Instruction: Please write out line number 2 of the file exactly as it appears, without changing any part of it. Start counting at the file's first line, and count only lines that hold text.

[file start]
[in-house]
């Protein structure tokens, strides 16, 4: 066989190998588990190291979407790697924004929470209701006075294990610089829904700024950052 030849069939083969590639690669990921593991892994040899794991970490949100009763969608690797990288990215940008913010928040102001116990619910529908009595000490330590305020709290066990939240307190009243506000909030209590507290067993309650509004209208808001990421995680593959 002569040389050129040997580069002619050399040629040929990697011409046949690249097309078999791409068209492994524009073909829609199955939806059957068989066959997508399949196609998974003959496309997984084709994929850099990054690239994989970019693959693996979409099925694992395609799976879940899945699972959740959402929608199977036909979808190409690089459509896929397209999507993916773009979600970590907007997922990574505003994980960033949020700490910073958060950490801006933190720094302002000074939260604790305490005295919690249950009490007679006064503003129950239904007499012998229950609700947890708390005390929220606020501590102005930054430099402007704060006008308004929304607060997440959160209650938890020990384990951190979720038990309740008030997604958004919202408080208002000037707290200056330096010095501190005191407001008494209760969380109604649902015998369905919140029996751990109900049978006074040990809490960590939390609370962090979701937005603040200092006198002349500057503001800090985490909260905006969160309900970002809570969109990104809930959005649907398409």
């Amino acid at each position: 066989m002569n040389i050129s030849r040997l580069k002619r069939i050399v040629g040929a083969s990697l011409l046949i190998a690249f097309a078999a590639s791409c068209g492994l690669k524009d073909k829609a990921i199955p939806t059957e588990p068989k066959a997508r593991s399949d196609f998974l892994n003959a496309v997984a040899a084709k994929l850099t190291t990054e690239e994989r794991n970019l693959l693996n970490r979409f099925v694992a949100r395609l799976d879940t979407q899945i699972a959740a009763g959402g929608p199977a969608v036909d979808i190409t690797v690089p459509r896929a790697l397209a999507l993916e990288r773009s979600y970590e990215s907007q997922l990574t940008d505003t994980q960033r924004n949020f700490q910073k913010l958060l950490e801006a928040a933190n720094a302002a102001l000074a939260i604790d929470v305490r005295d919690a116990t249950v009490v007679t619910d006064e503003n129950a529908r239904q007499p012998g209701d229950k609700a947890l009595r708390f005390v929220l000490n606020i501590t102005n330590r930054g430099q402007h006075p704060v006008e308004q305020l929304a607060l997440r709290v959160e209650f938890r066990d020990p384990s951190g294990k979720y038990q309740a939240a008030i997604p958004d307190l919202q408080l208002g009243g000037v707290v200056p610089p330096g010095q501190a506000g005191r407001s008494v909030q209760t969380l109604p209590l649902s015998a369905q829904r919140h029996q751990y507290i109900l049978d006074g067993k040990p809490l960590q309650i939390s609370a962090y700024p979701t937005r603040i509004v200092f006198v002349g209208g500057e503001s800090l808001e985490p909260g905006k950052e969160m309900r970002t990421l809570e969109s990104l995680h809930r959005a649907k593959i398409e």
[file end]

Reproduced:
């Protein structure tokens, strides 16, 4: 066989190998588990190291979407790697924004929470209701006075294990610089829904700024950052 030849069939083969590639690669990921593991892994040899794991970490949100009763969608690797990288990215940008913010928040102001116990619910529908009595000490330590305020709290066990939240307190009243506000909030209590507290067993309650509004209208808001990421995680593959 002569040389050129040997580069002619050399040629040929990697011409046949690249097309078999791409068209492994524009073909829609199955939806059957068989066959997508399949196609998974003959496309997984084709994929850099990054690239994989970019693959693996979409099925694992395609799976879940899945699972959740959402929608199977036909979808190409690089459509896929397209999507993916773009979600970590907007997922990574505003994980960033949020700490910073958060950490801006933190720094302002000074939260604790305490005295919690249950009490007679006064503003129950239904007499012998229950609700947890708390005390929220606020501590102005930054430099402007704060006008308004929304607060997440959160209650938890020990384990951190979720038990309740008030997604958004919202408080208002000037707290200056330096010095501190005191407001008494209760969380109604649902015998369905919140029996751990109900049978006074040990809490960590939390609370962090979701937005603040200092006198002349500057503001800090985490909260905006969160309900970002809570969109990104809930959005649907398409």